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Nancy Flanagan was a music teacher for many years. After teaching and singing the National Anthem thousands of times,
She says that the National Anthem is a disgrace.
The tune is an old British drinking song.
The lyrics are archaic and almost impossible to remember.
The message is warlike and not reflective of our democratic values.
That’s just a few of her reasons.
She suggests some other songs that would be more appropriate and easier to remember and to sing.
I taught and performed the national anthem every year I was in the classroom. At first, I just taught the notes and rhythms, but stressed the importance of playing it well. My personal preference is a straightforward instrumental version, played at a rapid clip. The longer the song drags out, the more restless the crowd. The meaning shifts from a desire to appreciate our common values to a distraction from whatever it is the audience came for.
Later, I turned learning the national anthem into a humanities lesson, studying the drawbacks to our current anthem andto the land of the free and the home of the brave. There are lots of picture books that present Francis Scott Key as noble patriotic hero, quill in hand as the battle rages in Baltimore Harbor, but added complexity and honesty to a classroom discussion with the mostly white students I was teaching.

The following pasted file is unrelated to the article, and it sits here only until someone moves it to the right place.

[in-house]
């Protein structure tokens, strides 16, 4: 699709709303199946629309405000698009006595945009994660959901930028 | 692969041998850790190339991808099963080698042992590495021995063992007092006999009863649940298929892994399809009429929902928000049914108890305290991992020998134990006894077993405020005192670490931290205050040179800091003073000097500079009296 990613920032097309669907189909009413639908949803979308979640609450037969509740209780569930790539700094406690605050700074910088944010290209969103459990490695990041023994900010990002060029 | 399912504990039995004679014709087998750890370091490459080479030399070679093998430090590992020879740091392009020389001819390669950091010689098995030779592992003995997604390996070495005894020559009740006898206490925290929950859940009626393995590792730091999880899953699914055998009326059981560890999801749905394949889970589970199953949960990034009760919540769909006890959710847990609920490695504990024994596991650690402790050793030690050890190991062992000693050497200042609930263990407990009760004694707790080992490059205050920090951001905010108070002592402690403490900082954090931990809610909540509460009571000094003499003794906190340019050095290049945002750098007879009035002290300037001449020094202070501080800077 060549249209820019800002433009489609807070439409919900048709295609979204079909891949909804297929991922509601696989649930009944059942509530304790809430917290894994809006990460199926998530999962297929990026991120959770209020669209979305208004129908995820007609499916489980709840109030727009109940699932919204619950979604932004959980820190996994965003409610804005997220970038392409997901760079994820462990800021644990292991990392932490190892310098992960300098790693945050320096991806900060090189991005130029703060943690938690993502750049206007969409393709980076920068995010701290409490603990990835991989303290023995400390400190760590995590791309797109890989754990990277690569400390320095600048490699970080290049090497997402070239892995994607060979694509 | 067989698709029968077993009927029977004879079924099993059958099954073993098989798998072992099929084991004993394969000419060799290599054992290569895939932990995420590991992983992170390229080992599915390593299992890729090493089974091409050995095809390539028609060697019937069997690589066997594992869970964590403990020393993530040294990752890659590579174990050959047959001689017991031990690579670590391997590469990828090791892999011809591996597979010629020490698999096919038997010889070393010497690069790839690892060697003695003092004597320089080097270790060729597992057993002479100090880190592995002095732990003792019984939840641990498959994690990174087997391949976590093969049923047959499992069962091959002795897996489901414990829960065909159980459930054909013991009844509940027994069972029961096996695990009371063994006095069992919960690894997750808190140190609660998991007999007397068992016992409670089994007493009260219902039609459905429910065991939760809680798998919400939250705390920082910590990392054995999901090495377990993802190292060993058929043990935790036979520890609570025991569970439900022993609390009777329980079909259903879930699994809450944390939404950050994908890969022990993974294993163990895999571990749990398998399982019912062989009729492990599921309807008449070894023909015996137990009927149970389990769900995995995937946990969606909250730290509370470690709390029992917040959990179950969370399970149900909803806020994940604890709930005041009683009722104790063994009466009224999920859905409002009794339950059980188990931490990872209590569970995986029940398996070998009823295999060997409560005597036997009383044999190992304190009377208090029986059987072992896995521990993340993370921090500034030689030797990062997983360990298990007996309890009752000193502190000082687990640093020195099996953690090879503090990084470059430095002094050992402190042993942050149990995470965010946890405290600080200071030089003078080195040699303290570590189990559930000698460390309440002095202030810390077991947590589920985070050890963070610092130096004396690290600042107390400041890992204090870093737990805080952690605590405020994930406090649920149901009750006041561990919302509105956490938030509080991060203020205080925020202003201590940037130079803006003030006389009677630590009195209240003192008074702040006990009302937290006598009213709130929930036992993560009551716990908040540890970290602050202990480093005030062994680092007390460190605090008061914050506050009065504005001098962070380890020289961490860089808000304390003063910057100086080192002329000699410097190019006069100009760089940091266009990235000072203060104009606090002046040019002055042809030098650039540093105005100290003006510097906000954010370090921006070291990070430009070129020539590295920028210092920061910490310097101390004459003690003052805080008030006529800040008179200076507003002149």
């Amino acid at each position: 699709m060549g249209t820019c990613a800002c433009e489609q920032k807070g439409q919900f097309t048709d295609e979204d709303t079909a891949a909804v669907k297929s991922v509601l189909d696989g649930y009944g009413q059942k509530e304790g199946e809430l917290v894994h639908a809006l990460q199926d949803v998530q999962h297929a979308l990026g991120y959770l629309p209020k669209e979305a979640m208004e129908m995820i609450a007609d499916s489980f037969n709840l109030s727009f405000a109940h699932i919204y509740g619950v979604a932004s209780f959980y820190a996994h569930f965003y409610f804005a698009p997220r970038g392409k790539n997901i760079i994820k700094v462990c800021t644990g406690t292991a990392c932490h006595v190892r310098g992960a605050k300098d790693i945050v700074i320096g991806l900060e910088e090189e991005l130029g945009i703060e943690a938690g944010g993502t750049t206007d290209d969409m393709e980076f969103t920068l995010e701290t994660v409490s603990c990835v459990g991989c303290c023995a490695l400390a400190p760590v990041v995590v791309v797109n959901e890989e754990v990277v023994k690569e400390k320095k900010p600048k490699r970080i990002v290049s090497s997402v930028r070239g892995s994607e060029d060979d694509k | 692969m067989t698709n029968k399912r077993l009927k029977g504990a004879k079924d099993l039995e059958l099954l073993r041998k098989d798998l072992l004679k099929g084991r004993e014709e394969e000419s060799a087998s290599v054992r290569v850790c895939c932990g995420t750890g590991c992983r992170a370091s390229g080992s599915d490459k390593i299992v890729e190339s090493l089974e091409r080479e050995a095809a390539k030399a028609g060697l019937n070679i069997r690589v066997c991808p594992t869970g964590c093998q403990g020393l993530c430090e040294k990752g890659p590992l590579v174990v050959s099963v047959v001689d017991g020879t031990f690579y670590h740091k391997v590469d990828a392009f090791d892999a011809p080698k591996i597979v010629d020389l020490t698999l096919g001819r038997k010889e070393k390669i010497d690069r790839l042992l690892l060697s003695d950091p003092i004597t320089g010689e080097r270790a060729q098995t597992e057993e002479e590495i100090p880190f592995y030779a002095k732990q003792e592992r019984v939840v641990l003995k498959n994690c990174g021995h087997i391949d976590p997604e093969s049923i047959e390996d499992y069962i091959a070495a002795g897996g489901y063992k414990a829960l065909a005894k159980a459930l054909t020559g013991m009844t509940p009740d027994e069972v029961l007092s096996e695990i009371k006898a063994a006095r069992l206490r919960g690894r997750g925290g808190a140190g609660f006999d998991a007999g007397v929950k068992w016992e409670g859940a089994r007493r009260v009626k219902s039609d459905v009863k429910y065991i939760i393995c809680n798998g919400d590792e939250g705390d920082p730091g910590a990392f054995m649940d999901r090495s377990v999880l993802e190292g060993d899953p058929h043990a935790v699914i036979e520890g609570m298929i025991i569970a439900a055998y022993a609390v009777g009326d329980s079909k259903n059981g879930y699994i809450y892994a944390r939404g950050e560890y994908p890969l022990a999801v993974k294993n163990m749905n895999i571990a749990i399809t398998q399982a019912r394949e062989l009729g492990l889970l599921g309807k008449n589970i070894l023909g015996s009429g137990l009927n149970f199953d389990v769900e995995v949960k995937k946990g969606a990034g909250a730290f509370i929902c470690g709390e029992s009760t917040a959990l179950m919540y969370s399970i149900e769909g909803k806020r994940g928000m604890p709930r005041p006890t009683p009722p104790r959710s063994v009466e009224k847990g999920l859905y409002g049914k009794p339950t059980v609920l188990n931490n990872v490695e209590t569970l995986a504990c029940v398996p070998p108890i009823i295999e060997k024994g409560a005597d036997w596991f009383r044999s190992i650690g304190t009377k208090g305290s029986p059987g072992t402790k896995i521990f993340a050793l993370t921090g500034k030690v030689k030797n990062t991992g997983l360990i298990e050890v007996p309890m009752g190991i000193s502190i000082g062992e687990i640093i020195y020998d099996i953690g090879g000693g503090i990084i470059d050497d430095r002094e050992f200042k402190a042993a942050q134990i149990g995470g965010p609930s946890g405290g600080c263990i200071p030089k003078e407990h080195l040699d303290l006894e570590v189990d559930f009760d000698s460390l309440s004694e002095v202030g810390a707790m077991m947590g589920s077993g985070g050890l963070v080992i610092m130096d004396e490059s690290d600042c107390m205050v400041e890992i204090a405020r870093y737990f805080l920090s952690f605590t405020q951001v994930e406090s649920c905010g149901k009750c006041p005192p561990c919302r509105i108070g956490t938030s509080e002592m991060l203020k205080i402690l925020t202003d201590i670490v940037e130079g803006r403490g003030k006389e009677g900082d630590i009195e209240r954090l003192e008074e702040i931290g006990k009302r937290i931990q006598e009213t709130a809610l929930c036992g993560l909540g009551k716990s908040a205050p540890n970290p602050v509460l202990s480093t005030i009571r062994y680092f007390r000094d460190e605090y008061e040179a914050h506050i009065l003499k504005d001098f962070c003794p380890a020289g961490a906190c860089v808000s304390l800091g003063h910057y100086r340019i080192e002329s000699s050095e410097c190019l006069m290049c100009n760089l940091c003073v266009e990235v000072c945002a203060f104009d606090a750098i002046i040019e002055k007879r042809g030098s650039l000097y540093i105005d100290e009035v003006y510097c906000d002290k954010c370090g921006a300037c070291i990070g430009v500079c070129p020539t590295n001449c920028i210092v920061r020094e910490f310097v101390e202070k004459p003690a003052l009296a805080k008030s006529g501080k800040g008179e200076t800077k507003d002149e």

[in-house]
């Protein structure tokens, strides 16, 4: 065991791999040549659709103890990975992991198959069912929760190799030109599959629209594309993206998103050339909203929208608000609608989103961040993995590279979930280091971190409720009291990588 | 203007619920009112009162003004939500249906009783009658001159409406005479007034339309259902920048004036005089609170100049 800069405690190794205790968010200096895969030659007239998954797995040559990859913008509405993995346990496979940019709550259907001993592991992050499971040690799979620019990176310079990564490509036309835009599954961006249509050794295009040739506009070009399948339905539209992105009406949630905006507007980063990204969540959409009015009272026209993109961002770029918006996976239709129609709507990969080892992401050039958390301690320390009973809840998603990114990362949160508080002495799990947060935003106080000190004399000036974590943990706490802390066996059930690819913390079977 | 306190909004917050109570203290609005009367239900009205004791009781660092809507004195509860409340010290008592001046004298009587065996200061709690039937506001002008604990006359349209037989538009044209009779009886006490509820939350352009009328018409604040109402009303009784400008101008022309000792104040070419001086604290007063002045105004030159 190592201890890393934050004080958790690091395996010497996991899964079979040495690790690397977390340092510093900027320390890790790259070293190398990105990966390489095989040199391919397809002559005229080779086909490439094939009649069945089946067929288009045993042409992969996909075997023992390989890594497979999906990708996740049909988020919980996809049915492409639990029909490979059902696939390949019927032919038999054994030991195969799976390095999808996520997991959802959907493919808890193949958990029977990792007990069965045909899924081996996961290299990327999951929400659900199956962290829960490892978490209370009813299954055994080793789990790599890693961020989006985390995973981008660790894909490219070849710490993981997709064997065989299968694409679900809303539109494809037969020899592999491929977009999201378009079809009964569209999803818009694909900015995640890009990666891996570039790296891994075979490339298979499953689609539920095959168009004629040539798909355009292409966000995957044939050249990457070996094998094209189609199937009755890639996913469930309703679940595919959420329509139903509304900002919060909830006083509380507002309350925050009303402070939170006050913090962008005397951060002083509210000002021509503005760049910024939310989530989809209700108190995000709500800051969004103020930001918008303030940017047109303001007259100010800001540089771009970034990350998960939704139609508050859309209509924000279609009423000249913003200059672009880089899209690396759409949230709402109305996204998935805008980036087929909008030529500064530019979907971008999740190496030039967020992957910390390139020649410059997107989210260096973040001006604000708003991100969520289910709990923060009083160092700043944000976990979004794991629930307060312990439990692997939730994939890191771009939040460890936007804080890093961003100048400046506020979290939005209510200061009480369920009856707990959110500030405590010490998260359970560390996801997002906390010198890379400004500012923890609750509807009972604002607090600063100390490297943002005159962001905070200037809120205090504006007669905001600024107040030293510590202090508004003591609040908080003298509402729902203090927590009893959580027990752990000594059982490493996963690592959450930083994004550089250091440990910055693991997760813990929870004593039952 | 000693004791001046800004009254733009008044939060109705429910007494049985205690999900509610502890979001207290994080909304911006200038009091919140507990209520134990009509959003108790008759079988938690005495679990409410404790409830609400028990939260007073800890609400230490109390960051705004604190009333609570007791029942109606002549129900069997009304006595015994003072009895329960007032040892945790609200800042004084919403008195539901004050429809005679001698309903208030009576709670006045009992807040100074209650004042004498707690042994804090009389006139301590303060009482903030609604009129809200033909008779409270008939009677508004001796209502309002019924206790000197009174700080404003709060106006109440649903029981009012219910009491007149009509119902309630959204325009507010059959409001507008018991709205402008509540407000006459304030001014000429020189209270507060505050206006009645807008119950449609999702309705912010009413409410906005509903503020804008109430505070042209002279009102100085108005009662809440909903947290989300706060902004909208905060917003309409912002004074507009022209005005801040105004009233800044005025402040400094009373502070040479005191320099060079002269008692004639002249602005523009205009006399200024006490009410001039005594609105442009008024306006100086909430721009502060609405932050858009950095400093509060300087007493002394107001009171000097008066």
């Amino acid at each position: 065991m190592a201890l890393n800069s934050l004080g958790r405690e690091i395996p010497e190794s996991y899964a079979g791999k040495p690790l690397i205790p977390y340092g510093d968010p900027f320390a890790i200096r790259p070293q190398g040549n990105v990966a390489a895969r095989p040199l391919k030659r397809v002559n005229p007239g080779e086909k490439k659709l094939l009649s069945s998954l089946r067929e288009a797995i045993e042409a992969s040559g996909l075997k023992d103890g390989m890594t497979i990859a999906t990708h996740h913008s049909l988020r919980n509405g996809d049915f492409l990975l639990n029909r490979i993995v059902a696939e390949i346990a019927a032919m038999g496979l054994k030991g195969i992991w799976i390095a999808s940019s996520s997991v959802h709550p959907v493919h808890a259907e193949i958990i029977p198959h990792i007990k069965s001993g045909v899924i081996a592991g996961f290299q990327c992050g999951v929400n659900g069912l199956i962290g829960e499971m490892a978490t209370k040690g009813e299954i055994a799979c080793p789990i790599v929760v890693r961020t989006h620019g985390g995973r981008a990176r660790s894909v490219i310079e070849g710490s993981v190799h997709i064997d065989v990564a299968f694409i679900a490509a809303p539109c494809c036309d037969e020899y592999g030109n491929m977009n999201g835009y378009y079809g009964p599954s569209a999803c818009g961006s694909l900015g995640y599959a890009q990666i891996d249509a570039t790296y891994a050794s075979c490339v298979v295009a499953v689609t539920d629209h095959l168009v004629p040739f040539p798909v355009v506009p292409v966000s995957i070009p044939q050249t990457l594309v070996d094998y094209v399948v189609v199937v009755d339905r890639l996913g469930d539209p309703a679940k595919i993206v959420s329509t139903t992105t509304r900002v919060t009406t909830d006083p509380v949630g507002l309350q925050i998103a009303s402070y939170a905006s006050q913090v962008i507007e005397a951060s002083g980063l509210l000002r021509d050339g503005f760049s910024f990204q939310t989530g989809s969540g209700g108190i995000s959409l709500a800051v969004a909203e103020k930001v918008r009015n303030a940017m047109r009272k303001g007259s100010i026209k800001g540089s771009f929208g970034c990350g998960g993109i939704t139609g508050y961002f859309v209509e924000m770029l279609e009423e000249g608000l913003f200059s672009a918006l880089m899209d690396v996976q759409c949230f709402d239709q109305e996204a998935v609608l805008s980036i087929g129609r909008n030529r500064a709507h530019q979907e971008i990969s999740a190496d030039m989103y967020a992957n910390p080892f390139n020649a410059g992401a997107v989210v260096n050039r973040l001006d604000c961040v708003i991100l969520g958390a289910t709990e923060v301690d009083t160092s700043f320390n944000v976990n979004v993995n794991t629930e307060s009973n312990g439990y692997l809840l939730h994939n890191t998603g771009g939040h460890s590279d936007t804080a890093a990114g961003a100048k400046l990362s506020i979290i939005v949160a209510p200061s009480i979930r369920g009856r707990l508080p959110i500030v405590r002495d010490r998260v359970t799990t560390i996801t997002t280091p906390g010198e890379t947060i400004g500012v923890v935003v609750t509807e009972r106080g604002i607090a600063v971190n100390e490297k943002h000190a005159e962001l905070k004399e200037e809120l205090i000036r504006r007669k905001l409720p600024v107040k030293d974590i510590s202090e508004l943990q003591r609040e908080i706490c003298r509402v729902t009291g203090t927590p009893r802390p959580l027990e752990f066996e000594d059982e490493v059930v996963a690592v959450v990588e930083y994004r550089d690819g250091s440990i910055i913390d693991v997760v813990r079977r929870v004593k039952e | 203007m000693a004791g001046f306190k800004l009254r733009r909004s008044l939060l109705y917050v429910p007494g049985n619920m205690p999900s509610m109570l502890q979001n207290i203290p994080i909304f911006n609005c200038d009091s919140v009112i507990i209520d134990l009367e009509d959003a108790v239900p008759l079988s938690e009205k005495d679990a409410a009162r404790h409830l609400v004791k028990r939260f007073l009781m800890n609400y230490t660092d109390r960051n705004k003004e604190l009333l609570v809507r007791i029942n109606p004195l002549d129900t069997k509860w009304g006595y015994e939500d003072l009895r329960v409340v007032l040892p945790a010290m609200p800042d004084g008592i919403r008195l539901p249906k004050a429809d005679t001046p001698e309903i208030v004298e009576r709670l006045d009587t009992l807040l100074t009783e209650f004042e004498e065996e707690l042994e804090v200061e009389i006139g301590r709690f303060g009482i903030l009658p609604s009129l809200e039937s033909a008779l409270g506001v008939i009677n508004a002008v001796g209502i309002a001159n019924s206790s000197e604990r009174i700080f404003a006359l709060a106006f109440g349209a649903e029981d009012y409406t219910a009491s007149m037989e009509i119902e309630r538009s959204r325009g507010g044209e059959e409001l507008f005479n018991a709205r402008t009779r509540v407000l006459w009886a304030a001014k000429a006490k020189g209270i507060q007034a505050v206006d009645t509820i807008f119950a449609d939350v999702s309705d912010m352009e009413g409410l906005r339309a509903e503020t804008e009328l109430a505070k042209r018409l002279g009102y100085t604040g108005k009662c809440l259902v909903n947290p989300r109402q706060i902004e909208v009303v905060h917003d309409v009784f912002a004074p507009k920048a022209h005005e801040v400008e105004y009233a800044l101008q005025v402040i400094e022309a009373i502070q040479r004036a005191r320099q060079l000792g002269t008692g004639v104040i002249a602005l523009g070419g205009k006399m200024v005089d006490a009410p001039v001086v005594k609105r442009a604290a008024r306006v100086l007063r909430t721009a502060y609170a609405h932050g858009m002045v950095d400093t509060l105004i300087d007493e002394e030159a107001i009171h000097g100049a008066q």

I polled my students—what could replace the Star-Spangled Banner? It’s a great lesson for music teachers, K-12, vocal and instrumental—but also those who teach literature and civics. You can analyze the musical elements as well as the lyrics and cultural genesis of any number of potential anthems.
What do you think?